Aggie Honey Featured As Tastiest Aggie Foods

wordpressOver the years, researchers across Texas A&M and The Texas A&M University System have cultivated and fine-tuned countless varieties of grains, fruits, vegetables and meats. By focusing these projects on creating high-quality, efficient, economical and environmentally-sound products, Texas A&M has left its mark across the food industry, on everything from carrots to salsa. The Department of Entomology recently released one of the sweetest foods ever made by insects a few weeks ago — Texas Aggie Honey!

It’s one of the newest Aggie-created foods and how sweet it is: for the first time ever this year, staff at Texas A&M’s new John G. Thomas Honey Bee Facility have produced the first summer crop of genuine Aggie Honey. The beehives were established in March near the 6,500 square-foot facility on Texas A&M’s Riverside Campus. “We had a good year here in College Station in terms of honey-making bee forage,” says Juliana Rangel, Texas A&M AgriLife Research assistant professor of apiculture at the facility. “There doesn’t seem to be a lot of beekeepers close to our apiary, so our bees were able to tap into all the local forage in the nearby land which is largely owned by A&M, so this honey is truly Aggie Honey, made by Aggie bees, foraging on Aggieland.”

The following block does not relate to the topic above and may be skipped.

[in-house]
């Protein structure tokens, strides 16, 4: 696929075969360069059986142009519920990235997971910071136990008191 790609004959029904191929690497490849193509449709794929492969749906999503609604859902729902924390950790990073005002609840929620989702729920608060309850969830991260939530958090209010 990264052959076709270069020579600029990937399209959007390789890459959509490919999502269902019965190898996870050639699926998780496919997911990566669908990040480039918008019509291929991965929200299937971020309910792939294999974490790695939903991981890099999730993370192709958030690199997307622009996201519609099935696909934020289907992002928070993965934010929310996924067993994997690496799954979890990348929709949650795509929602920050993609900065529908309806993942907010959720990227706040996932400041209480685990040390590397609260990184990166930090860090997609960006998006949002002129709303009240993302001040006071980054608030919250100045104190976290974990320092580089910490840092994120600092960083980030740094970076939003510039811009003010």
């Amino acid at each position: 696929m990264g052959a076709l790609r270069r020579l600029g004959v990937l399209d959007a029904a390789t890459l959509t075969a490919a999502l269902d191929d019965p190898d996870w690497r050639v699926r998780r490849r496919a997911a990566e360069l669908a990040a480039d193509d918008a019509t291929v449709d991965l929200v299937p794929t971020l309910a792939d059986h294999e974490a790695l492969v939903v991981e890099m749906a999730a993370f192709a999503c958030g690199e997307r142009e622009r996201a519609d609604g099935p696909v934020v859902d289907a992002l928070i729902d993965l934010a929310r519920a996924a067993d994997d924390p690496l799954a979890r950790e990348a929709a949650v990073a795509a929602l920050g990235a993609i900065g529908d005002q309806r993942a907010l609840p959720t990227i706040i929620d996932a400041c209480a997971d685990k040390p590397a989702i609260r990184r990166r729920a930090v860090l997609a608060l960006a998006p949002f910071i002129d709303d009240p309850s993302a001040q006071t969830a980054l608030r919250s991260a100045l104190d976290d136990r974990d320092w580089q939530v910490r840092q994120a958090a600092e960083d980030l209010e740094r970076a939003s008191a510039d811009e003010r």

Producing and selling Aggie Honey has been done in fun, says Rangel, but it has a far more important purpose: raising awareness of honey bees and the university’s honey bee research. “We want to make people across the state aware that we have a research facility that is working on honey bee health issues,” she adds. “We hope our Aggie Honey project will be a way the public can buy an excellent all-natural product while helping to support our research.”

Aggie Honey is being sold in the main office of the Department of Entomology (Heep Bldg. Room 412, 979-845-2516) and at the Rosenthal Meat Center on campus, with all proceeds going to directly help fund the honey bee research program. Learn more about the honey bee lab.

Comments are closed.